Rapidly increasing numbers of great cormorants, forming colonies near lakes and rivers, have been causing serious damage to local fish stocks such as “ayu” (sweetfish) and koi, according to researchers.

The domestic population of the great cormorant once tumbled to about 3,000 during the 1970s due to environmental pollution, but has since grown back to about 70,000 due to preservation efforts and stricter controls on pesticides.

The bird is about 80 cm long and weighs about 2 kg, but can be as big as 130 cm with its wings spread.

It consumes as much as 500 grams of fish a day and migrates through the year, flying at about 60 kph. The breeding period continues from January through November, with two to three birds leaving one nest on average.

Overall damage caused by the increase is currently estimated to exceed ¥10 billion a year, according to the researchers.

Kiichi Hoshino, a 66-year-old koi farmer in Nagaoka, Niigata Prefecture, said he had his fish eaten by great cormorants for the first time last July.

One day he saw two great cormorants taking off from the ponds where he farms some 4,000 carp, and later found they had taken about 100 young fish.

“I had never imagined that great cormorants flew to such deep mountains and decided to put nets over the ponds,” Hoshino said. “I thought I would otherwise lose all my carp.”

Although Hoshino installed nets on 18 ponds, the great cormorants have torn them with their sharp bills and still fly into the ponds.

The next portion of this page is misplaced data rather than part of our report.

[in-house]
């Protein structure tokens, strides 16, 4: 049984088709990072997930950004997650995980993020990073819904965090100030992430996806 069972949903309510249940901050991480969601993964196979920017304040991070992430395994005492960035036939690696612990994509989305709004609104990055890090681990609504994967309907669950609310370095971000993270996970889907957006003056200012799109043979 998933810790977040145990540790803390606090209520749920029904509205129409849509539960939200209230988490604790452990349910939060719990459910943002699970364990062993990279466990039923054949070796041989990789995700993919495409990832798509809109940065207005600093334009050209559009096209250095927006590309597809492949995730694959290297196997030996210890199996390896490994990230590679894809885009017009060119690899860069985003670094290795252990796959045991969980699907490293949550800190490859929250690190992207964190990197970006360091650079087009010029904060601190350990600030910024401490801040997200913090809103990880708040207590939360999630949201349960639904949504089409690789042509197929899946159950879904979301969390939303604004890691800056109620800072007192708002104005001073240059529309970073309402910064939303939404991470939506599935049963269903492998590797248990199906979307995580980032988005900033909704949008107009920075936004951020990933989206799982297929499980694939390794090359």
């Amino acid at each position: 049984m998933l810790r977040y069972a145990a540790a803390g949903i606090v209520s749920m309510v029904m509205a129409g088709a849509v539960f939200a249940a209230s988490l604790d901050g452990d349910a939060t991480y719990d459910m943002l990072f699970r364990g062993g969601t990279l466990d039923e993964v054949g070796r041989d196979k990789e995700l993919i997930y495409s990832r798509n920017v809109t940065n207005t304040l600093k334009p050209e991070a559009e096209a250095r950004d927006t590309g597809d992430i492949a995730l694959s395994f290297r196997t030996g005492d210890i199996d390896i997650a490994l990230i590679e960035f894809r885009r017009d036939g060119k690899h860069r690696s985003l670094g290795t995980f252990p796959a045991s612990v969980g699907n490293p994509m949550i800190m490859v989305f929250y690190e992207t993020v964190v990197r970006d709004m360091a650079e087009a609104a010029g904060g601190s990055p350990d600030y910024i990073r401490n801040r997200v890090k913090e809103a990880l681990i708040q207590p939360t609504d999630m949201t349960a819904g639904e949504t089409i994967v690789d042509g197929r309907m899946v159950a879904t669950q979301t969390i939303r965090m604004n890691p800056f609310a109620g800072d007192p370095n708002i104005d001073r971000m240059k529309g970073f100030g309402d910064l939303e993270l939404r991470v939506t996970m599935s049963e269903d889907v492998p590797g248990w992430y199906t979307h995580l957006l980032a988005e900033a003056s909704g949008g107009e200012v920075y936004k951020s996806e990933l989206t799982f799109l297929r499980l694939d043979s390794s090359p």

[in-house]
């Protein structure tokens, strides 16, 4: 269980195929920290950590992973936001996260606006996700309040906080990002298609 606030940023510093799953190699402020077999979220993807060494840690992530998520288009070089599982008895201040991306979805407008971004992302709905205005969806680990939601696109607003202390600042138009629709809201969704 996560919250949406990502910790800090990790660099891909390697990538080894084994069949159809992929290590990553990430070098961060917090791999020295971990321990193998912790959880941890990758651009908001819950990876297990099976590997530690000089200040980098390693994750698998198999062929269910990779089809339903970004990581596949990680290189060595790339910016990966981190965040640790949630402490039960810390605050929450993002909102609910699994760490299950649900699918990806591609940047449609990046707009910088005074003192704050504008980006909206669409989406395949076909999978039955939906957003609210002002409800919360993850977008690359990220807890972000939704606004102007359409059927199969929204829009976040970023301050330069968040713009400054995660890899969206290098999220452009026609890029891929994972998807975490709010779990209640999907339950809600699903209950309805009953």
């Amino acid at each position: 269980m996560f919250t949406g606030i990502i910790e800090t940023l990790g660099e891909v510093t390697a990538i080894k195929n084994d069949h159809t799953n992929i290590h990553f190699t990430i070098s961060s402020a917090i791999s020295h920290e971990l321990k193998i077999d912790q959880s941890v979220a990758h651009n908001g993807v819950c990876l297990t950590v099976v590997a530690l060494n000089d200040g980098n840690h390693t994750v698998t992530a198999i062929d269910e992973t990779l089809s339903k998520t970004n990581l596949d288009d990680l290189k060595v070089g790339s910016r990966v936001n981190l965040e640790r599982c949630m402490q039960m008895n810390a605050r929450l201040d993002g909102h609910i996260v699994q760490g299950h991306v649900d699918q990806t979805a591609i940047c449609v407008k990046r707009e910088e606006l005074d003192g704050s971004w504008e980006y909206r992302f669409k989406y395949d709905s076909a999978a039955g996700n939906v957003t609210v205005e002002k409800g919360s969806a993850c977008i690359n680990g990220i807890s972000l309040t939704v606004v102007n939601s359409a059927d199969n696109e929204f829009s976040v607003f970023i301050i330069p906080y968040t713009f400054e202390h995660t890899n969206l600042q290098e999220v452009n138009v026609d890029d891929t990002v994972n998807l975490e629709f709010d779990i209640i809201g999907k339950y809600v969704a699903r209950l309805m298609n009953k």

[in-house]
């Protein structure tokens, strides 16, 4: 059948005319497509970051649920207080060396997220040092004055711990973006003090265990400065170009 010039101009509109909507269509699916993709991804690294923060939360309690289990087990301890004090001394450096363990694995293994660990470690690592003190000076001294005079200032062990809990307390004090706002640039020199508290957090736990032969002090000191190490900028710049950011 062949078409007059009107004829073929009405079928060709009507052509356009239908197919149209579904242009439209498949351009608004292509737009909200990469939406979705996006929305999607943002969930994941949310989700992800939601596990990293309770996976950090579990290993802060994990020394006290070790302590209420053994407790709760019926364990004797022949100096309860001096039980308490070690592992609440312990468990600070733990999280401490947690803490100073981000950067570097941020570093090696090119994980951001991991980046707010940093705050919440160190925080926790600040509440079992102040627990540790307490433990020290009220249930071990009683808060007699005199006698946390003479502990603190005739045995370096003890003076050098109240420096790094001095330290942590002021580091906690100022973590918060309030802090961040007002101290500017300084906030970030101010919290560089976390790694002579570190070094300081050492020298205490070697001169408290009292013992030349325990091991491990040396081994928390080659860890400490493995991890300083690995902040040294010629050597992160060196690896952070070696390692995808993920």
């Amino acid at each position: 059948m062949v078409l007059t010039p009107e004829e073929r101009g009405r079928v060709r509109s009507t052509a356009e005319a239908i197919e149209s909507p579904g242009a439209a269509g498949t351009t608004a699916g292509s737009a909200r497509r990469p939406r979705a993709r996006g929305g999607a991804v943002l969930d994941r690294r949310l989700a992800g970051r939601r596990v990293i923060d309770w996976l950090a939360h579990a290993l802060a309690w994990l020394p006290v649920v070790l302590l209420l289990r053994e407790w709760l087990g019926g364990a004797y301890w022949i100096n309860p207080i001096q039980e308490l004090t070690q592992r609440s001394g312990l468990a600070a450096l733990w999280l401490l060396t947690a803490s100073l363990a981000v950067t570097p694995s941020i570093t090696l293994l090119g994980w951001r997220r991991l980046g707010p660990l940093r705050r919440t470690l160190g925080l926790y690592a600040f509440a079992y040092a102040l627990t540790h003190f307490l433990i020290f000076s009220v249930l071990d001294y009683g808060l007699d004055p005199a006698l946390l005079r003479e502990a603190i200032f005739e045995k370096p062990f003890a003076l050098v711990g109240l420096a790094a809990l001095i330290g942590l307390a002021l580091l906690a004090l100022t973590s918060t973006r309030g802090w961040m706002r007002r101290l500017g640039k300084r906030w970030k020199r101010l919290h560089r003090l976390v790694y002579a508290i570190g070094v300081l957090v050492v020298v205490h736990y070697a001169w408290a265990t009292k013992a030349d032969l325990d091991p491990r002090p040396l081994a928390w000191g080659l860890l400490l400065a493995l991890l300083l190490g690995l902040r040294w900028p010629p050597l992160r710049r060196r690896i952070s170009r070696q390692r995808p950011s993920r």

In its 2012 survey, the Niigata prefectural freshwater fisheries research facility discovered that 73 percent of 70 koi farmers in the prefecture suffered damage from the birds.

The facility also reported that overall damage totals roughly ¥20 million.

The ayu business on the Uono River in the city of Uonuma, Niigata Prefecture, has also suffered a serious blow from great cormorants as they fly to the area to feed on the roughly 1 ton of sweetfish that are released into the river every year.

Sales from recreational fishing have plunged over the years as anglers have stopped coming to the area.

Masayuki Suzuki, 63, a senior official for the Uonuma fisheries cooperative association, said, “As damage keeps expanding and our sales are dwindling, the association has been badly affected.”

Maki Yamamoto, an assistant professor at Nagaoka University of Technology, said that figuring out the actual extent of the damage is not easy because the kind of fish the great cormorants eat depends on where they live or on the season, and that administrations have failed to take any effective measures.

She said that to estimate the value of damage, researchers need to find out what kind of fish and what amount the birds have eaten by examining the tiny remnants of fish in the birds’ stomachs.

But some areas have succeeded in reining in the population in their own way. In 2009, the Shiga Prefectural Government hired professional hunters to catch cormorants and as a result the population dropped from 40,000 to 9,000 by 2012.

Yamanashi has created specific environments that are friendly to great cormorants so that their colonies do not spread across the prefecture.

But Yamamoto said that “eliminating the great cormorant means ignoring the local ecology.”

“It is natural that a proper number of great cormorants live and eat an amount of fish that local fishermen can accept,” she said.

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